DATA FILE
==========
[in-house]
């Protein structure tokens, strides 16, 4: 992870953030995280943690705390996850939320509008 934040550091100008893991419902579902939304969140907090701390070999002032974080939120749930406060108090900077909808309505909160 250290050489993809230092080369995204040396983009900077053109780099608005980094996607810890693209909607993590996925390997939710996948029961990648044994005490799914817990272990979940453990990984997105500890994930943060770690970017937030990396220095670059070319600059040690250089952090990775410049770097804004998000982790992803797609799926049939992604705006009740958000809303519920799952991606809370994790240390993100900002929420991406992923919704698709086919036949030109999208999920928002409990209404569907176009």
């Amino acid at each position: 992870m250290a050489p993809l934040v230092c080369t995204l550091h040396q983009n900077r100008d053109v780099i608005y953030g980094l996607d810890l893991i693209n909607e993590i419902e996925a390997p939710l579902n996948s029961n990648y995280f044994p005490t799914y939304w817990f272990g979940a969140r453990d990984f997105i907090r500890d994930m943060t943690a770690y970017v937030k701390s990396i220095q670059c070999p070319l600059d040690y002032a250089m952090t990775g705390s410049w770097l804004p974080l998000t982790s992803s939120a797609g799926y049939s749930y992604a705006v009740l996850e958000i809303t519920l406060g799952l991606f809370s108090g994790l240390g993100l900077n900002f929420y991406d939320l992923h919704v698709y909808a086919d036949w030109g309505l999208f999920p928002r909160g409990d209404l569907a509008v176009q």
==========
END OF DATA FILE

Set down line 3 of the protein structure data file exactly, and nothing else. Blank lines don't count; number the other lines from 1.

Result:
């Amino acid at each position: 992870m250290a050489p993809l934040v230092c080369t995204l550091h040396q983009n900077r100008d053109v780099i608005y953030g980094l996607d810890l893991i693209n909607e993590i419902e996925a390997p939710l579902n996948s029961n990648y995280f044994p005490t799914y939304w817990f272990g979940a969140r453990d990984f997105i907090r500890d994930m943060t943690a770690y970017v937030k701390s990396i220095q670059c070999p070319l600059d040690y002032a250089m952090t990775g705390s410049w770097l804004p974080l998000t982790s992803s939120a797609g799926y049939s749930y992604a705006v009740l996850e958000i809303t519920l406060g799952l991606f809370s108090g994790l240390g993100l900077n900002f929420y991406d939320l992923h919704v698709y909808a086919d036949w030109g309505l999208f999920p928002r909160g409990d209404l569907a509008v176009q």